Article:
Grant Bradley

Aviation, tourism and energy writer for the Business Herald

Airport charges get tick but airlines cry foul

The airport's targeted return of 8 per cent a year for the 2013-17 pricing period is just within the commission's estimate.
The airport's targeted return of 8 per cent a year for the 2013-17 pricing period is just within the commission's estimate.

Airlines say charges at Auckland Airport could rake in up to $72 million in excess revenue over the next five years even though the Commerce Commission has given the charging regime a tick.

The commission said the information disclosure regime has had a positive influence on the airport's behaviour and had been effective.

"Auckland Airport targeted returns over the current five-year pricing period which, while above our assessment of a normal return, are not so high as to suggest that the airport would be expected to extract excessive profits," the commission said.

"Auckland Airport has made a number of positive changes to its price setting approach during the short time information disclosure regulation has been in place," said commission deputy chairwoman Sue Begg.

The airport's targeted return of 8 per cent a year for the 2013-17 pricing period is just within the commission's estimate of an acceptable range of returns of 7.1 per cent to 8 per cent.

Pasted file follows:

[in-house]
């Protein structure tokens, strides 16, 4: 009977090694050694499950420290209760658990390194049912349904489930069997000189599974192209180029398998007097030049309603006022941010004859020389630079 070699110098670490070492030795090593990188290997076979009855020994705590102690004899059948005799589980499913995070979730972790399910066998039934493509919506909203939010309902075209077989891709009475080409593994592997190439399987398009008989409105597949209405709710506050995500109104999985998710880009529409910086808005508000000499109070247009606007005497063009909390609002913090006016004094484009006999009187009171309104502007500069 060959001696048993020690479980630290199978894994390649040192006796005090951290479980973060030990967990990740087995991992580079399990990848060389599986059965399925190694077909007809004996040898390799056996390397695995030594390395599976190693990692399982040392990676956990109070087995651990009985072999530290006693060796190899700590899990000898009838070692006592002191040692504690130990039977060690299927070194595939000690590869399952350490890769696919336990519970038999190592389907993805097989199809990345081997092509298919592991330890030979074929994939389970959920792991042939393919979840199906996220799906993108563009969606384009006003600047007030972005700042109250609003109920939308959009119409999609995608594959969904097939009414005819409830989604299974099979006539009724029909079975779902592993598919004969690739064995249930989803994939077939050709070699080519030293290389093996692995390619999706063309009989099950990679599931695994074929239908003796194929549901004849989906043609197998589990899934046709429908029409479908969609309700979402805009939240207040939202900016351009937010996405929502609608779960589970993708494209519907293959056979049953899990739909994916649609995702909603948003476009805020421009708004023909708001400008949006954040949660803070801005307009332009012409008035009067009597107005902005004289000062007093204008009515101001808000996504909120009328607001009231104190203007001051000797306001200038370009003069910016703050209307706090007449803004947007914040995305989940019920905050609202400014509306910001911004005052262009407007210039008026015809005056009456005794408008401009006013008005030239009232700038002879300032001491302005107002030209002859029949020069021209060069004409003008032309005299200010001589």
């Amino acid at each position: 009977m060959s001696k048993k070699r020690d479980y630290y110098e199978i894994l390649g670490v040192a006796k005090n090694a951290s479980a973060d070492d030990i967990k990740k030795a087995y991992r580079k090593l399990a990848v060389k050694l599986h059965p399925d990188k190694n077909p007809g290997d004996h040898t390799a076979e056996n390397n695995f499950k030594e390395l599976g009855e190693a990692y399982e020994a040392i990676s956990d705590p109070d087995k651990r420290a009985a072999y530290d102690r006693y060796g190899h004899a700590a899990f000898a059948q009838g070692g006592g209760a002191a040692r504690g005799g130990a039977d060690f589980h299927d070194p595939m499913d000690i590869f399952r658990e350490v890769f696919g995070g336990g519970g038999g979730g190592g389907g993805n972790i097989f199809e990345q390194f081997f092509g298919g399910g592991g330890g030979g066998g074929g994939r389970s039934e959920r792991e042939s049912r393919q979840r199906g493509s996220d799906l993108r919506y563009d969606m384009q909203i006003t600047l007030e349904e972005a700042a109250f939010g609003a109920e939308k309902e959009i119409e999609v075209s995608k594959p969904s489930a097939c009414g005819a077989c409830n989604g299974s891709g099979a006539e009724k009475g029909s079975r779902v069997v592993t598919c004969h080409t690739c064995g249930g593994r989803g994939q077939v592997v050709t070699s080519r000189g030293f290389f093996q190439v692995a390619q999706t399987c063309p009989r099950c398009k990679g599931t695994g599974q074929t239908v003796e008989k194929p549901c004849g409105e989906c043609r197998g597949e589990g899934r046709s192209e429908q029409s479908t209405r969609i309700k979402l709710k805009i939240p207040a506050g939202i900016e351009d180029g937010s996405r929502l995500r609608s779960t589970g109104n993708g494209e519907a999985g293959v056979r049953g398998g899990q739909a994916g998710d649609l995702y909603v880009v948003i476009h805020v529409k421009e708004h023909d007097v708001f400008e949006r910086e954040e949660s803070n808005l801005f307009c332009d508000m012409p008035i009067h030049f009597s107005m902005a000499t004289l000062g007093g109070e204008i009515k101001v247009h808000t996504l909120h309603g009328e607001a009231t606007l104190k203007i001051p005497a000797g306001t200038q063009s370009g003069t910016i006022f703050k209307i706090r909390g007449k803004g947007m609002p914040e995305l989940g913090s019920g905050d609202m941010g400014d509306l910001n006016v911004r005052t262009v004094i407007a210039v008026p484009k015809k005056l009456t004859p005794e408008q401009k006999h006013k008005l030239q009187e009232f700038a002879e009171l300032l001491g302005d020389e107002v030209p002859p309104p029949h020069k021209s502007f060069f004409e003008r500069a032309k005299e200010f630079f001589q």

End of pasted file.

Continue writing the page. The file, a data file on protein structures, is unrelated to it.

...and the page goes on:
However, the Board of Airline Representatives (Barnz) said charges were still a threat to travellers. Legal counsel for Barnz, Kristina Cooper, said while Auckland's charges for landing aircraft on the airfield and for passengers passing through the domestic terminal were reasonable, the prices for passengers passing through the international terminal were excessive and generated an excessive profit.

In its report the commission found that Auckland Airport could earn as much as $72.1 million in pre-tax excess revenues over the five-year period from July last year. "This is approximately 6.1 per cent higher than the revenues required to earn a normal return, and is consistent with the scenario where expected excess returns are expected to be $41.4 million."

Barnz says New Zealand has one of the lightest-handed regimes for airport pricing among developed countries.

Air New Zealand said that excess profits gained by high airport charges ultimately cost the passenger more through increased airfares and unnecessarily constrained air travel for the public on all airlines.

Auckland Airport's chief executive Adrian Littlewood said Barnz had made much of the $72.1 million figure but needed to take a wider view.

"I think what Barnz is doing is picking a point and trumpeting that number. I think in this circumstance the Commerce Commission is the best judge and there is no evidence of excessive profits being earned."

- NZ Herald

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